Blogger’s Post Fans Memories of The Flame Room

David McLemore has a great post on Hot Wells

On adventurous evenings, we used to head south to the bar there, named The Flame Room because of the fire that had destroyed much of the former resort.   The woman behind the bar would come “entertain” you by making a tacky, spindly-legged bird marionette dance.   Ahead of fashion trends, the muscular carnival workers who wintered on the grounds sported intimidating tattoos. 

We played shuffleboard*, sat on the circular sofettes, tried to inconspicuously observe the unusual clientele and drank longnecks until forced to make the dreaded trek to the facilities.  While the men’s room was under a huge propeller conveniently adjacent to the bar, the ladies’ room required a journey down a long hallway past opening after opening of the dark ruins of private bathing rooms that certainly seemed haunted.  The sulphur smell from the pool was almost overwhelming.  We always went in pairs, too frightened to try to reach the lone dangling lightbulb at the end of the hall alone.   One night, Annie and I had almost reached our destination when, “Boo!”  That’s all the haggard woman screamed when she jumped out from one of the doorways, but we screamed as though she were a chupacabra.

Another night we came out to find out someone had carelessly crunched the bumper of their pickup through the front grille of our Volvo.  Thinking of the muscular tattooed arms inside that far outnumbered ours, we elected not to go back into The Flame Room and demand to know who hit our car.

The connection of Otto Koehler to Hot Wells David mentions is one of several reasons my novel about the brewer’s murder is called An Ostrich Plume Hat.  An in-depth history of Hot Wells can be found on the Edwards Aquifer website, from which I plucked this card.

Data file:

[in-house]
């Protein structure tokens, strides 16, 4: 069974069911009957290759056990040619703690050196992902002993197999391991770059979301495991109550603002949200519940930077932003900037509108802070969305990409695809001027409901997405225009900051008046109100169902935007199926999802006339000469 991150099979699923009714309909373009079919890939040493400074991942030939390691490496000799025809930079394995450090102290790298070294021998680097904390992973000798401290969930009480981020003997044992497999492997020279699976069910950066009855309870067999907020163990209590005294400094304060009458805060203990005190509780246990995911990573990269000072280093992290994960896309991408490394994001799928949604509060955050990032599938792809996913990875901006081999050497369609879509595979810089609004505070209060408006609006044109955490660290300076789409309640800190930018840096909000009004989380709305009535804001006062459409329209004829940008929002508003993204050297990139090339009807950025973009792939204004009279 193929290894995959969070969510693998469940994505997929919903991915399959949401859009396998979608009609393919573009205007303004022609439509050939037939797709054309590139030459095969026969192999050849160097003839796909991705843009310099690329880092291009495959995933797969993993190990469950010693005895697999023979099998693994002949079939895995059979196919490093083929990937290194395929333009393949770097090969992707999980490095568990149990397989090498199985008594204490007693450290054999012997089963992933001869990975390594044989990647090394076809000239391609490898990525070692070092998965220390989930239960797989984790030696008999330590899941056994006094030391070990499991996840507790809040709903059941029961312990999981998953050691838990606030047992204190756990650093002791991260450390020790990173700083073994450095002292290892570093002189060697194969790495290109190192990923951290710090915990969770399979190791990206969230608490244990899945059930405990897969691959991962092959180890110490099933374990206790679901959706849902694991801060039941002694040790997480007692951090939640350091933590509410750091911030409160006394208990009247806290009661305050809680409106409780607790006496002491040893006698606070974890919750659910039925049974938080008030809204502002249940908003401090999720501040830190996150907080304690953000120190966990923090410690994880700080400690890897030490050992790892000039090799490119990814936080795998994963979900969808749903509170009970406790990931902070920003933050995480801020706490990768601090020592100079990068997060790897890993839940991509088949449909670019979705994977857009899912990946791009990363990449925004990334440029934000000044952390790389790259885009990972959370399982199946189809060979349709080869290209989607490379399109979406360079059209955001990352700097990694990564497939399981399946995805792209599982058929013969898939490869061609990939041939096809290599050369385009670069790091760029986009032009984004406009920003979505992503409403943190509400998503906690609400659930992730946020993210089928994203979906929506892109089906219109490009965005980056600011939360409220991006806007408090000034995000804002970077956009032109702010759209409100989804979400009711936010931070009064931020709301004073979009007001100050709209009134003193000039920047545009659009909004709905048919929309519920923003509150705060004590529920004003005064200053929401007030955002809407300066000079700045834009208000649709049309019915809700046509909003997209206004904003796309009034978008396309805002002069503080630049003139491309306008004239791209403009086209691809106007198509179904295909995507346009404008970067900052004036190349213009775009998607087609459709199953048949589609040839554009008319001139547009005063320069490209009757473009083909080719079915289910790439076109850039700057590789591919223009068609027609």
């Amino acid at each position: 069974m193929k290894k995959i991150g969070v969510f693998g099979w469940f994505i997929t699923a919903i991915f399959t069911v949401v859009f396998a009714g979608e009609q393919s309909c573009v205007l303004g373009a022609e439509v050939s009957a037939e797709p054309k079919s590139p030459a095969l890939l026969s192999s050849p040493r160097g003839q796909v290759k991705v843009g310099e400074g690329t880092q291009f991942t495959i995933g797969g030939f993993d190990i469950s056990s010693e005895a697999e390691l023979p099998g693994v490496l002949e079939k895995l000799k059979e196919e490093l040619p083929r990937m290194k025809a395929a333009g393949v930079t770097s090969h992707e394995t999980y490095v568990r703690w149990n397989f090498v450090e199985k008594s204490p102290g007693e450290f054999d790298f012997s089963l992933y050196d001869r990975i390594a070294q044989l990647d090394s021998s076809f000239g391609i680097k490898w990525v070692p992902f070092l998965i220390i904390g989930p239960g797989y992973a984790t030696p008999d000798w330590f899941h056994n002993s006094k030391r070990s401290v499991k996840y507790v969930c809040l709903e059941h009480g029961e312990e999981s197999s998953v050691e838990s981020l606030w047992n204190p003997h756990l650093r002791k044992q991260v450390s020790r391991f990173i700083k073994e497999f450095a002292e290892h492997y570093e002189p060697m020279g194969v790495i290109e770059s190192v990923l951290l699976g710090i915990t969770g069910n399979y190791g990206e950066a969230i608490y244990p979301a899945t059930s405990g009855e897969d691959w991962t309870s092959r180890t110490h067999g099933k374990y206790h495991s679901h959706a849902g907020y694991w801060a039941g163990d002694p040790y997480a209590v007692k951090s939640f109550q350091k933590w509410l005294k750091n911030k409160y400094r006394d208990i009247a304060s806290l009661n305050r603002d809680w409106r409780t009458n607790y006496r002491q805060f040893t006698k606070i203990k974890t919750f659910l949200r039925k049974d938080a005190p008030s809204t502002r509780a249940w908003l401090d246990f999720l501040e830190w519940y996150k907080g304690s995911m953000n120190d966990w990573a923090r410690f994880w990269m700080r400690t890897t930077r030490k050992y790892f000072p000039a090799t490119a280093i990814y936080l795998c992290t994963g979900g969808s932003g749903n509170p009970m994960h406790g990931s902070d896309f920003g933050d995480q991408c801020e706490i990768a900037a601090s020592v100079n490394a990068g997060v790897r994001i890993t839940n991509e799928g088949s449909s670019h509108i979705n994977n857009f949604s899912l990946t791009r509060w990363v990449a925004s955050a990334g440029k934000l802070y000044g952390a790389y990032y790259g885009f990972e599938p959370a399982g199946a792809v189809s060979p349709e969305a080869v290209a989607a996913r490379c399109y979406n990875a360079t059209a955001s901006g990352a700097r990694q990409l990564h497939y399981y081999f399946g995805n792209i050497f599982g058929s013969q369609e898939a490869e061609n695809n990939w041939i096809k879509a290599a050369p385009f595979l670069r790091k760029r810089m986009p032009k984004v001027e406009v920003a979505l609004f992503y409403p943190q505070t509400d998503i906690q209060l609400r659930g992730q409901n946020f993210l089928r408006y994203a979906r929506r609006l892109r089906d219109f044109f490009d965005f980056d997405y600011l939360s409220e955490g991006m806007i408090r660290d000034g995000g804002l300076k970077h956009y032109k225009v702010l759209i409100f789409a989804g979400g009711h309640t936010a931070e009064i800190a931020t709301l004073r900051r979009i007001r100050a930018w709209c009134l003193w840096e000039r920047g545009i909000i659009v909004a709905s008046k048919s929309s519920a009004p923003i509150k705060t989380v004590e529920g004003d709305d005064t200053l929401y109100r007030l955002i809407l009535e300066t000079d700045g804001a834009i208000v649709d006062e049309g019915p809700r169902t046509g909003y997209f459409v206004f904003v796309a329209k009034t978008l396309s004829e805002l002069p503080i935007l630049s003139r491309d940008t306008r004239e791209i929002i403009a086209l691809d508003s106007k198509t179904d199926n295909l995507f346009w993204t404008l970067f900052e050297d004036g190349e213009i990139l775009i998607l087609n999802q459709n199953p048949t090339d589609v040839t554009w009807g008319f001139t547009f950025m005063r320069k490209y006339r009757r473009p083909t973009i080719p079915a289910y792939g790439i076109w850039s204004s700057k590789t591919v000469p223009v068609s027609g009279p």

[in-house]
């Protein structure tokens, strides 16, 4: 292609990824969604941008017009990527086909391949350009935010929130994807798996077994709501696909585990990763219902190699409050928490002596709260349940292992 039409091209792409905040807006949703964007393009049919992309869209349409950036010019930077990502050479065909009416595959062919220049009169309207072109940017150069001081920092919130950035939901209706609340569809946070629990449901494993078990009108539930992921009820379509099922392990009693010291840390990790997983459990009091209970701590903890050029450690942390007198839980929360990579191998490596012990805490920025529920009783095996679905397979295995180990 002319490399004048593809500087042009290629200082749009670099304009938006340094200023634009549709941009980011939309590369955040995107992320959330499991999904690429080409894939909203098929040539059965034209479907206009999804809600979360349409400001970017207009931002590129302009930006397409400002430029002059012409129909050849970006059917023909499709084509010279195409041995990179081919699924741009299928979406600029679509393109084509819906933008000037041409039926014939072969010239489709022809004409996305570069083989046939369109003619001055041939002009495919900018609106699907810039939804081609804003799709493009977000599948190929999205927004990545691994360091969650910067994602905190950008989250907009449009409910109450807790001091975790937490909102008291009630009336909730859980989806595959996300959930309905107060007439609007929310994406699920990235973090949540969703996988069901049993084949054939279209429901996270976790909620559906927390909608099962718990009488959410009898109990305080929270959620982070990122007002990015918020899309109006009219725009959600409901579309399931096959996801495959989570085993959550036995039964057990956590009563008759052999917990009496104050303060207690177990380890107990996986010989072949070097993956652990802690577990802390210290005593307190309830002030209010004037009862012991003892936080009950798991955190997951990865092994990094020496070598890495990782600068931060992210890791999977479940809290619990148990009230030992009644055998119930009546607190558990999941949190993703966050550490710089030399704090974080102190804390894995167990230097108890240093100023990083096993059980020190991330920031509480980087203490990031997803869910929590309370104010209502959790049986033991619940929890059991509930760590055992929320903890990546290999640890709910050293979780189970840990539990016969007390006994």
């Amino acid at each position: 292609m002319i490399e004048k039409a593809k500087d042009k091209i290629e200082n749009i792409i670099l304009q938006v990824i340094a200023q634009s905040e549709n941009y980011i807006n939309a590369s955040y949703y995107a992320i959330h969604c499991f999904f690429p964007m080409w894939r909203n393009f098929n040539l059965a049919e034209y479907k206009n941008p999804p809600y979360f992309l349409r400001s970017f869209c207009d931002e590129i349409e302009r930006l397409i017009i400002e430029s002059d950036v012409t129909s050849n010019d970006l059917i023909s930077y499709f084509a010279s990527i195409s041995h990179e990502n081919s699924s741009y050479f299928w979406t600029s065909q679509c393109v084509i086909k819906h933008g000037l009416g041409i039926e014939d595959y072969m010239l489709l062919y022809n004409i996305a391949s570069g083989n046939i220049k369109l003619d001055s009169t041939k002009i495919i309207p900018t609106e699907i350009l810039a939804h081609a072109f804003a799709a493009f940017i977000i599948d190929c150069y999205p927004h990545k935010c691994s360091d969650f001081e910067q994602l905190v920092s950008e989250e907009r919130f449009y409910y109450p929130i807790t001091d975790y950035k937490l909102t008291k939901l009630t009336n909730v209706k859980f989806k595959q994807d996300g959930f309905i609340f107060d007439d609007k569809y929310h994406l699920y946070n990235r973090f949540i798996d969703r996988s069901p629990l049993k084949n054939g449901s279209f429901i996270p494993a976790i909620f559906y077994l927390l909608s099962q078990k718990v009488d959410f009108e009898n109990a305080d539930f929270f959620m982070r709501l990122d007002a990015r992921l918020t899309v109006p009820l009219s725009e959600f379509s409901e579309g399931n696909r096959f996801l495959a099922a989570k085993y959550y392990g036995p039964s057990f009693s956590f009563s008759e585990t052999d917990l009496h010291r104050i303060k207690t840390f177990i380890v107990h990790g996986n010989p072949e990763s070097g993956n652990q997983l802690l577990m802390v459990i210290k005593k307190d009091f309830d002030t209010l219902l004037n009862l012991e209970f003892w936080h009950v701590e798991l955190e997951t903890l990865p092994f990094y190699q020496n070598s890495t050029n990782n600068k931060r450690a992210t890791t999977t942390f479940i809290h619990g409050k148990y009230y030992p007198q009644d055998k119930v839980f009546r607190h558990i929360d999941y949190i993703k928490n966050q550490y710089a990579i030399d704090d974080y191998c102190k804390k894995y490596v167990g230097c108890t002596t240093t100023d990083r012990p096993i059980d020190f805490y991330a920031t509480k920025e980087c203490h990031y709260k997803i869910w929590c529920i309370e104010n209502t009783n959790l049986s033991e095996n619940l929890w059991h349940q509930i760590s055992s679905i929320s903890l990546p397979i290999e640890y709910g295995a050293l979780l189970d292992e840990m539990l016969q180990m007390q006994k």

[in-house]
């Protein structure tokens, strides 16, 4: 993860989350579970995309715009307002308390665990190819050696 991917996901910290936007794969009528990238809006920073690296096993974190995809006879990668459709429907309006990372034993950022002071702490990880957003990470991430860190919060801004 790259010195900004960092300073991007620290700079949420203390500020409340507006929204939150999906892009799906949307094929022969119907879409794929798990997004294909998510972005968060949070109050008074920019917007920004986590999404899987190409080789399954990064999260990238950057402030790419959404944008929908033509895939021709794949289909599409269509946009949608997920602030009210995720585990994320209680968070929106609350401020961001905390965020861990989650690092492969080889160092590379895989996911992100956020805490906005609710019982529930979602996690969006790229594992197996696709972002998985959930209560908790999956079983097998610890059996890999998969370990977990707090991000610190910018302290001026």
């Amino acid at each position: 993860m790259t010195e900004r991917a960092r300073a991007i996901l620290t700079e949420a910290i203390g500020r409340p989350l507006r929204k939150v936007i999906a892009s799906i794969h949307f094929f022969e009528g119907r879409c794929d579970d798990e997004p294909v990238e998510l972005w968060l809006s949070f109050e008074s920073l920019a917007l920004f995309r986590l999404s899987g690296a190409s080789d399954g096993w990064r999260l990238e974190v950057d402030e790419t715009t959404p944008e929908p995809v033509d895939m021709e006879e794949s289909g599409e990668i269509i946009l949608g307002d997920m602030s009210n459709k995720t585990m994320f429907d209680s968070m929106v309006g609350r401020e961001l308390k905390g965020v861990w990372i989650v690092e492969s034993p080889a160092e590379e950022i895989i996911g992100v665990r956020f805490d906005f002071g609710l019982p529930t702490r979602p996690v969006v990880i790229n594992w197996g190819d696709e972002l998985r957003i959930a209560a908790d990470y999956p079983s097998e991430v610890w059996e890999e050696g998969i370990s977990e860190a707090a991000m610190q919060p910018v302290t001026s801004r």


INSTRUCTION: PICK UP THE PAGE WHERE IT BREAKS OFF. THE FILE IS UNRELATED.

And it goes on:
Although I would be much too chicken to cross it, I wish a swinging bridge like the original one linking Hot Wells to Mission San Jose could be installed as part of the San Antonio River Improvements Project.

*Help!  It’s not called shuffleboard.  Long raised table-alley that you apply sawdust to and push these sort of pucks down to knock other pucks off the table….?

Note Added on September 17:  Also visit David’s article on Nowcast, a slide show and Charlotte-Anne Lucas’ video.  And more Hot Wells photos.

10 thoughts on “Blogger’s Post Fans Memories of The Flame Room”

  1. Love the name ‘The Flame Room.’ It’s fits the Hot Wells story, doesn’t it – from internationally known spa to one step up from a biker bar.

    Great story. It’s similar to the ones I heard from friends about visits to Hot Wells. I think that’s the appeal – that spooky, stomach-tightening sense you get in dark and (maybe) dangerous places. Who needs roller-coasters when we have real life.


    1. Hello Mr McLemore.
      I am interested in your book “An Ostrich Plume Hat”. My husband and I have recently purchased property across the street from Hot Wells and I am gathering history information from the area. The families that have streets named after them are especially of interest to me; Koehler and Wahrmund. Thank you for any help.
      Anne Cuny


  2. Well, my goodness – a trip down memory lane! Thanks Gayle.

    FWIW, I always called it “shuffleboard”. And I remember when the tables ended up in the back of the old Broadway 50/50 before it became too upscale for the likes of us.
    Either that, or those tables were always there and different from the ones at Hot Wells. I’m so old I get confused.


  3. one step up from a biker bar

    I don’t know about “up” – sideways, maybe. The place had a definite Twilight Zone-ish atmosphere. I haven’t visited enough biker bars to speak authoritatively of comparisons, but the Flame Room felt unique, enhanced greatly by the proximity of SASH. It was very easy to imagine escapees wandering the grounds, hell, for all we knew they were running the place!


Leave a Reply

Fill in your details below or click an icon to log in: Logo

You are commenting using your account. Log Out /  Change )

Twitter picture

You are commenting using your Twitter account. Log Out /  Change )

Facebook photo

You are commenting using your Facebook account. Log Out /  Change )

Connecting to %s

This site uses Akismet to reduce spam. Learn how your comment data is processed.